A really strong book, describing the after-effects on a young man of the suffering he and others went through in the first world war. When he returns home he finds himself working through flashbacks of the deaths of others in the mud, rain, and horrors of the war. As he tries to re-build his life, he touches base again with the sister of his best friend, and befriends an old woman whose land he's allowed to squat on and which he begins to farm for her. It's a very touching saga of the ties that can sometimes bind people so strongly that death itself not only cannot break them, but that great loss such as death can sometimes strengthen.
Daniel Branwell returns from the battlefields of World War I to the quiet Cornish village of his childhood. Unemployed and homeless, he accepts the charity of an elderly recluse who allows him to build a shelter on her land. When she falls ill, she requests Daniel keep her demise a secret so she may avoid the indignity of dying in a poorhouse. This is the first of many lies which shape this poignant novel about the aftermath of the Great War.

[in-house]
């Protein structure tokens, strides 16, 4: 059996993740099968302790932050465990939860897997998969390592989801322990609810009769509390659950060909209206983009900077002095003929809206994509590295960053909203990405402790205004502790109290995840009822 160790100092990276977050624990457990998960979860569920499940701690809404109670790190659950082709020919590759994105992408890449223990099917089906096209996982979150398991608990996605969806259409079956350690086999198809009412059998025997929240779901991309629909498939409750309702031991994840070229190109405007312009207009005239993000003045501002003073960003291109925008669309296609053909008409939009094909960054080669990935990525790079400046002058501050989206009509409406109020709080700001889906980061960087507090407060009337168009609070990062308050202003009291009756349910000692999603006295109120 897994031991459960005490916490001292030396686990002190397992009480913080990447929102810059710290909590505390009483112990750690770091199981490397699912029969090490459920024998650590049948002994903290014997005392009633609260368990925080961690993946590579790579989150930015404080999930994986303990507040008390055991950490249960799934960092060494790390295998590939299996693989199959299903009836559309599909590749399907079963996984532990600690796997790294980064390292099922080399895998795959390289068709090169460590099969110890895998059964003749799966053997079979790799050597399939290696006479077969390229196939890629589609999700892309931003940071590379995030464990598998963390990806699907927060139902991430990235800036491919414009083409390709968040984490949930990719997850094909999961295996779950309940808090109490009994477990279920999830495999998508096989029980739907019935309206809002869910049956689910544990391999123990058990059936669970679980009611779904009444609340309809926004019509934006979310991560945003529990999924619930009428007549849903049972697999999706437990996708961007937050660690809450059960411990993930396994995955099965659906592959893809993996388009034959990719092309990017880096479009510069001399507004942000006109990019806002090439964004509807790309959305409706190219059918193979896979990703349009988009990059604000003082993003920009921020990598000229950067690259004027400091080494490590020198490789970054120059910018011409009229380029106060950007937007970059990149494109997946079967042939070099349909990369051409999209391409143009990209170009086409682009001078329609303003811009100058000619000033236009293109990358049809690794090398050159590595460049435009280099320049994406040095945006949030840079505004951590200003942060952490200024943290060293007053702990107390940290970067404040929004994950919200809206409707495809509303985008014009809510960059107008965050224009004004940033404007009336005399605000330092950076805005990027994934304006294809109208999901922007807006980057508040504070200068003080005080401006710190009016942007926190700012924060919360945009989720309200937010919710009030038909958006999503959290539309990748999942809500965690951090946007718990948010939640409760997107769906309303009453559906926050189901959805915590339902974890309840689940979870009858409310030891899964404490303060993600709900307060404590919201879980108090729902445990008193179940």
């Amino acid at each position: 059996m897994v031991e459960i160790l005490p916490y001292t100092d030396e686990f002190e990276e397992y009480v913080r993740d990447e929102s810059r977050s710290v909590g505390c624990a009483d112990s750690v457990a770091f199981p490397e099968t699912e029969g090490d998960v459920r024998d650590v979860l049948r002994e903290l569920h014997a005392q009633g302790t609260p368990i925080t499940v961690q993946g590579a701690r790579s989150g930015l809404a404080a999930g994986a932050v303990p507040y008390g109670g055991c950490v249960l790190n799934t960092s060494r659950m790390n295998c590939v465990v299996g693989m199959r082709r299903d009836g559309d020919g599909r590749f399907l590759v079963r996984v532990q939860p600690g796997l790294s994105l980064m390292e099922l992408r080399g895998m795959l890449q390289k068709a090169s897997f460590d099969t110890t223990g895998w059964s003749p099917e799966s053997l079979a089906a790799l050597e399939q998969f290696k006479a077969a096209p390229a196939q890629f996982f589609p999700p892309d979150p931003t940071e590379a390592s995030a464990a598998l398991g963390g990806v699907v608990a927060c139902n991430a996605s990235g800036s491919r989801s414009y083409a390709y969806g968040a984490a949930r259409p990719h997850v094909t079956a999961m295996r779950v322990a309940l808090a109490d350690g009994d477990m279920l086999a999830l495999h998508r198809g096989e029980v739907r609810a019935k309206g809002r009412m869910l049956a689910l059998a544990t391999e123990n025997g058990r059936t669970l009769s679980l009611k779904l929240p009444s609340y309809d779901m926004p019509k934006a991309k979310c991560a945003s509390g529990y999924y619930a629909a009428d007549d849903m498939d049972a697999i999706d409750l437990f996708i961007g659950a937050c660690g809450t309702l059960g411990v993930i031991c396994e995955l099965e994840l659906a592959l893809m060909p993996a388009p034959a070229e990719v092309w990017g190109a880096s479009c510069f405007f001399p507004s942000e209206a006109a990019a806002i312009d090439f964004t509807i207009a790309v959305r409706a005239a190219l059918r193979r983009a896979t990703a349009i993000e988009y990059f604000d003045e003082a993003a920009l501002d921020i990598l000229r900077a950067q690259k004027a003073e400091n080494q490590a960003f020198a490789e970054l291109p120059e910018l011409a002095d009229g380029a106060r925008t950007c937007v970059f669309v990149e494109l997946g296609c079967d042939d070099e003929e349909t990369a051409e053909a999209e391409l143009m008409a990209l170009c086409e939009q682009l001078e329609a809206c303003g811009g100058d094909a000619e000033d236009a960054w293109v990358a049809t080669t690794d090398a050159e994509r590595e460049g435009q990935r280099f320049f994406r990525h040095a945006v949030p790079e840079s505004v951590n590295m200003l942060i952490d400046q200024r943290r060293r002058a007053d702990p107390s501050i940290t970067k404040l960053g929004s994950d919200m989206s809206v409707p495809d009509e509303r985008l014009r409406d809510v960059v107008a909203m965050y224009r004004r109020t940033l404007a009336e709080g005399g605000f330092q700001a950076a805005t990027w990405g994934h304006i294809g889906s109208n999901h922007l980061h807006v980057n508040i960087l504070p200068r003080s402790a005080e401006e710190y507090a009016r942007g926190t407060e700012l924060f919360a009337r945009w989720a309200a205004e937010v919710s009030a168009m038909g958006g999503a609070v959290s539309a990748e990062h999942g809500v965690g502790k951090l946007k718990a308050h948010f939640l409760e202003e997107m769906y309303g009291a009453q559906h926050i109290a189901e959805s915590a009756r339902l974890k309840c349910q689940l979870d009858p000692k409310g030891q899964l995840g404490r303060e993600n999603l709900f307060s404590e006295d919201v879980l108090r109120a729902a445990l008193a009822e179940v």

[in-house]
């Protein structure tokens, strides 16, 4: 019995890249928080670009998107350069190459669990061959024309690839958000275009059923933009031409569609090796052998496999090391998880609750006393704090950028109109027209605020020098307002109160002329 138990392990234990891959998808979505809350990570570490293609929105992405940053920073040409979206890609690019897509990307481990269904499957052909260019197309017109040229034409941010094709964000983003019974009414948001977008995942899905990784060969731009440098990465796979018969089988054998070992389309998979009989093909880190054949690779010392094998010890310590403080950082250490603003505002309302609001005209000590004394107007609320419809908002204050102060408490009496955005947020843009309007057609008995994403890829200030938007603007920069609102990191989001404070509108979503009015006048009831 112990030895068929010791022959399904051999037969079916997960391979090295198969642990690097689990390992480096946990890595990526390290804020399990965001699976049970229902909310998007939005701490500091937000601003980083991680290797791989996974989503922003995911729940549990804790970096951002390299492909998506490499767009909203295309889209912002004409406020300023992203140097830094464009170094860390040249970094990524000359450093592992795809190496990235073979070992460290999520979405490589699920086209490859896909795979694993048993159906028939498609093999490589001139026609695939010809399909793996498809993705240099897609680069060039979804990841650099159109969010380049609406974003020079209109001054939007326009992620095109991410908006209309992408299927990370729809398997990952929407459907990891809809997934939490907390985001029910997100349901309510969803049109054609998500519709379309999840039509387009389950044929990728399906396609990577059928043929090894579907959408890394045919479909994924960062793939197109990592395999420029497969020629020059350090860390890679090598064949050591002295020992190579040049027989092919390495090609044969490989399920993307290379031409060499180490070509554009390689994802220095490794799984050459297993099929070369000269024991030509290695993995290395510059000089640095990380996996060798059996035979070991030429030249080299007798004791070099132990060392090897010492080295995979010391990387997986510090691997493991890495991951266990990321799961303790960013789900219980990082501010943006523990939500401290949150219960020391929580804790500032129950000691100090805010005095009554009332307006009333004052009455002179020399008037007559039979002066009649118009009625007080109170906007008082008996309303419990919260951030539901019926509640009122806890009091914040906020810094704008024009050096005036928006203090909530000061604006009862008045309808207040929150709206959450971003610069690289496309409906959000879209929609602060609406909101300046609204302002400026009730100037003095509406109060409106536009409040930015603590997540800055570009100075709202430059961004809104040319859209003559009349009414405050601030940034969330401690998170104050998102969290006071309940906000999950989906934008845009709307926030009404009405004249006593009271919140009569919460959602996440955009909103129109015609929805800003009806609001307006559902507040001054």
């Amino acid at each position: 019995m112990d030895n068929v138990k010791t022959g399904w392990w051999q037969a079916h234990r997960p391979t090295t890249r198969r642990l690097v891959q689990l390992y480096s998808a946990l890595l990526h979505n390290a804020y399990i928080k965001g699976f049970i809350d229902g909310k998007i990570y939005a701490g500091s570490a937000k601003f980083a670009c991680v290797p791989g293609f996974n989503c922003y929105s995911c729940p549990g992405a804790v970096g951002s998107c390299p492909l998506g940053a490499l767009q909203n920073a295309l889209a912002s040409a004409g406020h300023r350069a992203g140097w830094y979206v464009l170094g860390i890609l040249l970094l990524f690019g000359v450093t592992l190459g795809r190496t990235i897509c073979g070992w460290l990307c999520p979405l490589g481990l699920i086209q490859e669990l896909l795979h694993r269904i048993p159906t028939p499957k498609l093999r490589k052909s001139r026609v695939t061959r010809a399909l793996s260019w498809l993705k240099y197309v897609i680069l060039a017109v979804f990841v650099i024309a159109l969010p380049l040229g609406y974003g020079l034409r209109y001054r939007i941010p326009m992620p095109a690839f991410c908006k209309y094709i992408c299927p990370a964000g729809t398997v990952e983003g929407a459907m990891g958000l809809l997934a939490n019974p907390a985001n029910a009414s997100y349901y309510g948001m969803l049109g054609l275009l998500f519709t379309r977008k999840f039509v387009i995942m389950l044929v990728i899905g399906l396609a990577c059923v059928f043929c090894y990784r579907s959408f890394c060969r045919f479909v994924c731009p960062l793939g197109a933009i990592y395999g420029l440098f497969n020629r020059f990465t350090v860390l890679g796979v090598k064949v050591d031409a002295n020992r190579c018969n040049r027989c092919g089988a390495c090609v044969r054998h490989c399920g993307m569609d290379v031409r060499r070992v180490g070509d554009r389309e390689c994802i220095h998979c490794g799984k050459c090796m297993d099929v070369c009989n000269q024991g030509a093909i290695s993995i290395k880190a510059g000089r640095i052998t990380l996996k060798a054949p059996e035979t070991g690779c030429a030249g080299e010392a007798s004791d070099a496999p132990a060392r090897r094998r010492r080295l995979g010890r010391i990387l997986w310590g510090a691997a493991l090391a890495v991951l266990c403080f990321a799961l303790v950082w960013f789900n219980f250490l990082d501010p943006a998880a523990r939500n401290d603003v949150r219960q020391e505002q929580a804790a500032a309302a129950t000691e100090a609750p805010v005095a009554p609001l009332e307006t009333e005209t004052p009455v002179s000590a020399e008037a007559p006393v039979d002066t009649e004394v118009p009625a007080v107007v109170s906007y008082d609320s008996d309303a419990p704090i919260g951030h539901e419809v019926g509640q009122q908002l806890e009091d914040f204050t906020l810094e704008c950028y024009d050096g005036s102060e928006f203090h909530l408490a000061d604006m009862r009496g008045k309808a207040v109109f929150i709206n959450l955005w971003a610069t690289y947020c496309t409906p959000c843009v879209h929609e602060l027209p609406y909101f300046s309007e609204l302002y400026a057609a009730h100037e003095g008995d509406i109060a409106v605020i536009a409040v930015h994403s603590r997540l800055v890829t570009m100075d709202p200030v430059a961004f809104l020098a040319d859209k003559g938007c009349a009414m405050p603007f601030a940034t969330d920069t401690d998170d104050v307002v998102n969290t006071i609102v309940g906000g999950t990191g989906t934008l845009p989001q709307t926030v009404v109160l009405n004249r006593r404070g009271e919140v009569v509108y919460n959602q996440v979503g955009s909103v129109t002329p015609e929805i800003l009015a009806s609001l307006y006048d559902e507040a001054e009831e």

A subtle, nuanced anti-war statement, this novel tells the story of two friends - one working class, one upper class - during WW I during the war and its aftermath. A wonderful book from a great writer.
In a word: Heartwrenching.Add two more: beautifully written.
There are no age suitabilities for this title yet.
There are no summaries for this title yet.
There are no notices for this title yet.
There are no quotes for this title yet.